The readers are from all over Brooklyn, from Coney Island to Park Slope. And they are between 27-41. And actually it isn’t just moms, there’s quite a few dads who read which made me very happy.

How do you give readers what they want but at the same time provide them with the information you think they need?

I did a survey to find out what they wanted. What gets the most feedback on my site is typically posts where I write about a parenting struggle I’m having. But it’s hard for me to write about those even though they’re very popular.

How do you use social media to promote your blog and to connect more with readers?

Social media is crucial. I could be writing and nobody could be reading. And then it would be even less profitable but more importantly it would be very lonely. Facebook is very important for my readership because a lot of parents are on Facebook. I think actually that’s the biggest access point for the age group that most accesses my blog. And then I use Twitter to promote the brand of the blog more.

Talk to me about the “Baby Expo” that you hosted in March.

The expo was an idea of taking my online community offline in the real world. Originally the way the blog had started was about connecting parents to resources, figuring out which ones were the best ones. So it made sense to have parents find a way to meet these businesses in person. Also, there’s such an exodus from Manhattan to Brooklyn for families that I think it’s really important for new and expectant parents to see how great their resources are over here. We had 53 vendors and 720 people come. And we had 48 media bloggers attend and 47 articles come out about it.

You’re entering a new stage where you’re finally making a small profit off your blog. Talk to me about that.

It basically means that I accept advertising on the site-traditional banner advertising. I also have a marketplace now, which allows businesses to put their logos on their listing to do coupons and also to update their business information. They pay me a monthly fee in order to subscribe to that service.

What do you think is different about raising kids in Brooklyn as opposed to other boroughs?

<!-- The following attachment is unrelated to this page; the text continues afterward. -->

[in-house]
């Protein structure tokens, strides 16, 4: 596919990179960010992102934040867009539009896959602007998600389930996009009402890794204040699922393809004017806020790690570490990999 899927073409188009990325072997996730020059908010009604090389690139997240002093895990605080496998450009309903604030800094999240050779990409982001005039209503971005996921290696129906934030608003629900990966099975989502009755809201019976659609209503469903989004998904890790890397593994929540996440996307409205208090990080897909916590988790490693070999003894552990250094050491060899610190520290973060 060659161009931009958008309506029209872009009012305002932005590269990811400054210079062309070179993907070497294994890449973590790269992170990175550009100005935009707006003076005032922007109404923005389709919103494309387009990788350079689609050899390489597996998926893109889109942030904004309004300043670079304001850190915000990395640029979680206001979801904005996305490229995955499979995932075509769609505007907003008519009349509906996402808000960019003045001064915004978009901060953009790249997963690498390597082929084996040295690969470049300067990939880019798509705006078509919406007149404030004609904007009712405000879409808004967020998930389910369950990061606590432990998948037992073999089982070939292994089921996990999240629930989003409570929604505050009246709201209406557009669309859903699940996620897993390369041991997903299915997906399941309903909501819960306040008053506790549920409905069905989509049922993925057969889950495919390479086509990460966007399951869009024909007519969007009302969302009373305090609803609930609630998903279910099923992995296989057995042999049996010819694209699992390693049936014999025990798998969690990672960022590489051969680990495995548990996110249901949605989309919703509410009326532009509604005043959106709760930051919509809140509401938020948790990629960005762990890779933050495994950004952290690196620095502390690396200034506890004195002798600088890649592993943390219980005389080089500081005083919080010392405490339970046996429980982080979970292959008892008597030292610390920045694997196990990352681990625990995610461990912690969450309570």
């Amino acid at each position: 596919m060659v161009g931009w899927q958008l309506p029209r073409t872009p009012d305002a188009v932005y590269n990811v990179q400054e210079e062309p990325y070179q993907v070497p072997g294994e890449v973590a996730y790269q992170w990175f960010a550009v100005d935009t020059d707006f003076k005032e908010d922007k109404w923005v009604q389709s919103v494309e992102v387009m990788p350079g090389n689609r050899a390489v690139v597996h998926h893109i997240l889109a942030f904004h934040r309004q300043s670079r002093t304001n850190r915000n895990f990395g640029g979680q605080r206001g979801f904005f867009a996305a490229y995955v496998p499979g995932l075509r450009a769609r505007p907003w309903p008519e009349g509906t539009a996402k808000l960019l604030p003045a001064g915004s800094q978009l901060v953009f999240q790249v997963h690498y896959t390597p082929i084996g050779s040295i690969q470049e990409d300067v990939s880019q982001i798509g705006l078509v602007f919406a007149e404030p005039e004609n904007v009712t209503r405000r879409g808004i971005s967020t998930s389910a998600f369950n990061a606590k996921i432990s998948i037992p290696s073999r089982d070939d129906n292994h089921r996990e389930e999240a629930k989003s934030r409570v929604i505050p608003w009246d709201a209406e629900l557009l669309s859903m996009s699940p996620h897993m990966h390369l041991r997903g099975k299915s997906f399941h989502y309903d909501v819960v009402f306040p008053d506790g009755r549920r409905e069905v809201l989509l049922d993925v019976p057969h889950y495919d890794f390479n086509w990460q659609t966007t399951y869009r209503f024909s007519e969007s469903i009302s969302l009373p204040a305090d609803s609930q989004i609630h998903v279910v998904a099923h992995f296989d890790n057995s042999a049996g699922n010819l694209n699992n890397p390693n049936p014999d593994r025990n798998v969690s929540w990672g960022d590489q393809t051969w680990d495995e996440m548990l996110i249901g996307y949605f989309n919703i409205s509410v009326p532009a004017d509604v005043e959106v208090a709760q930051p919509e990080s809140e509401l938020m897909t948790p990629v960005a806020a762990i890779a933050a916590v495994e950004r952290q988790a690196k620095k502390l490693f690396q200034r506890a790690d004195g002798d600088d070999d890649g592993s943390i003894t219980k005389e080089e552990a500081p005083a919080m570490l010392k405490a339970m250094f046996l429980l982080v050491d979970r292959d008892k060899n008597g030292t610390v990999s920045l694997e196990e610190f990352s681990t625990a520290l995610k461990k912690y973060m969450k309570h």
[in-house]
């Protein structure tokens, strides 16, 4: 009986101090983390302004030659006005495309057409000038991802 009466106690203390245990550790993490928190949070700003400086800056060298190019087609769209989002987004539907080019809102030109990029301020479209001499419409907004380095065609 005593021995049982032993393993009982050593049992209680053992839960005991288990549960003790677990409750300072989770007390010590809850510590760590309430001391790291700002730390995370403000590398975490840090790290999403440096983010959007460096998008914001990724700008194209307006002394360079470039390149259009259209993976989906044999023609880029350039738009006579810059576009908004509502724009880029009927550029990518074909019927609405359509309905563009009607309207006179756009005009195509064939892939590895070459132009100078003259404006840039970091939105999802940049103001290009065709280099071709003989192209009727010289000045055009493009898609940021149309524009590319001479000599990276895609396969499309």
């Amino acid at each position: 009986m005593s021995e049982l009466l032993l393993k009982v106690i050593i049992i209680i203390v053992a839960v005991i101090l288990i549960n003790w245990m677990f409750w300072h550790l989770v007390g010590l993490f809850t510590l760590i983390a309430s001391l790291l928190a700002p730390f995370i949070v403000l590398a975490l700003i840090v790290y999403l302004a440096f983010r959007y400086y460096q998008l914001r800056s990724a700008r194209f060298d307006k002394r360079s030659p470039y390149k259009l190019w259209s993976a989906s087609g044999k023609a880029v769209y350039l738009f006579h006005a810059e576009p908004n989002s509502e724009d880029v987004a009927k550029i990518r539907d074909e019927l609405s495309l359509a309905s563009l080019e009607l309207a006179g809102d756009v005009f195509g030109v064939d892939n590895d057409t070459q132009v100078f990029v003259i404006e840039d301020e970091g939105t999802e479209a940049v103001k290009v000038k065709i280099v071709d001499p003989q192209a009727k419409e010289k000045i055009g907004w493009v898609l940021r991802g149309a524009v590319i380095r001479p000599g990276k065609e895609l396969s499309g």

The answer is very short. What I love is that I know probably 80 percent of the people on my block. It’s very neighborhood-oriented. The other thing I love is that we go to the park. You just go to the park and you’re bound to know somebody there. I’ve been to the Manhattan playgrounds with my kids on the weekend and nobody talks to each other. It’s very strange. That’s the other part of it, when you bring children up here and you teach them that you walk by somebody on the street and you say, ‘good morning’ or ‘how are you today’ or ‘great to see you,’ that is a great introduction to them about socialization and social manners and I love that.

What do you do when you’re not blogging?

I used to be an artist full time — that was my career before this. I still do that. I really would love to become a good gardener as some point in my life (laughter). But I’m in that garden all the time and I don’t ever get anything to grow. I wish I had more time but most of it’s for the family.

How do you find the balance between blogging and spending time with your family?

I don’t think I have a good balance. I think it’s impossible to feel like you ever have a good balance. Particularly, I think women feel that a lot, I think it’s quite hard for them to be a great mom and have a great career at the same time. I think sometimes I’m better at it than others. I just think that it’s a constant struggle.